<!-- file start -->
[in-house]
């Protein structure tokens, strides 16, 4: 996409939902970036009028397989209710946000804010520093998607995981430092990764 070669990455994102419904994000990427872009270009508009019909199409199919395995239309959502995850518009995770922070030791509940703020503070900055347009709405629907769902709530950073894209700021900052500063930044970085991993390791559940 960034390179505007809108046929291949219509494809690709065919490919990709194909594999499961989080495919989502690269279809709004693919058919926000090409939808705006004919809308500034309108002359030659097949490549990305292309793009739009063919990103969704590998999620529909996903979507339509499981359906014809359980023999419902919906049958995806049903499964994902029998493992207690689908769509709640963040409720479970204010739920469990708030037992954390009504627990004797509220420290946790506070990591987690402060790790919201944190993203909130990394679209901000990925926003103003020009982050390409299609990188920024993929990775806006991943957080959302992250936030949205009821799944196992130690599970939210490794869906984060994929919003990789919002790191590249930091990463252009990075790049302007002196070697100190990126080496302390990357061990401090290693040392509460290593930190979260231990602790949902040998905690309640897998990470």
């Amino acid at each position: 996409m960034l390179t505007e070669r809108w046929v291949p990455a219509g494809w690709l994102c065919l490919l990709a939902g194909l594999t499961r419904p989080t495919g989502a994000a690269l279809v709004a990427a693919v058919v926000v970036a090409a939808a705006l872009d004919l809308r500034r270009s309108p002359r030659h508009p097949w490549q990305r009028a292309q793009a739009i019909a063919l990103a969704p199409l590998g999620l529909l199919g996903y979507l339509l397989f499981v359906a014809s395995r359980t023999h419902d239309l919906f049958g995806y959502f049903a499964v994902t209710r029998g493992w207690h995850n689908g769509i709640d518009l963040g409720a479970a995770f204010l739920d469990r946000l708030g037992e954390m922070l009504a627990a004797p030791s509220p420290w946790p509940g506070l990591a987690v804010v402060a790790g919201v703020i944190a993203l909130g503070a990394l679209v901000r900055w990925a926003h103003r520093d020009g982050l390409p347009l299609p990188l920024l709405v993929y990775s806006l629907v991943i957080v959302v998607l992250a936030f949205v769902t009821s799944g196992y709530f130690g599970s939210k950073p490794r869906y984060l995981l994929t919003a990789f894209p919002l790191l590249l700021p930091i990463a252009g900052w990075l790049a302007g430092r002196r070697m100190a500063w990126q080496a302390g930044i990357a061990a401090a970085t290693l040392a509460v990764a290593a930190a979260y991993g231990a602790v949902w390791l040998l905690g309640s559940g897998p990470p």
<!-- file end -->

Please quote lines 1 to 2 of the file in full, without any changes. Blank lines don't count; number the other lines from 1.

[in-house]
């Protein structure tokens, strides 16, 4: 996409939902970036009028397989209710946000804010520093998607995981430092990764 070669990455994102419904994000990427872009270009508009019909199409199919395995239309959502995850518009995770922070030791509940703020503070900055347009709405629907769902709530950073894209700021900052500063930044970085991993390791559940 960034390179505007809108046929291949219509494809690709065919490919990709194909594999499961989080495919989502690269279809709004693919058919926000090409939808705006004919809308500034309108002359030659097949490549990305292309793009739009063919990103969704590998999620529909996903979507339509499981359906014809359980023999419902919906049958995806049903499964994902029998493992207690689908769509709640963040409720479970204010739920469990708030037992954390009504627990004797509220420290946790506070990591987690402060790790919201944190993203909130990394679209901000990925926003103003020009982050390409299609990188920024993929990775806006991943957080959302992250936030949205009821799944196992130690599970939210490794869906984060994929919003990789919002790191590249930091990463252009990075790049302007002196070697100190990126080496302390990357061990401090290693040392509460290593930190979260231990602790949902040998905690309640897998990470």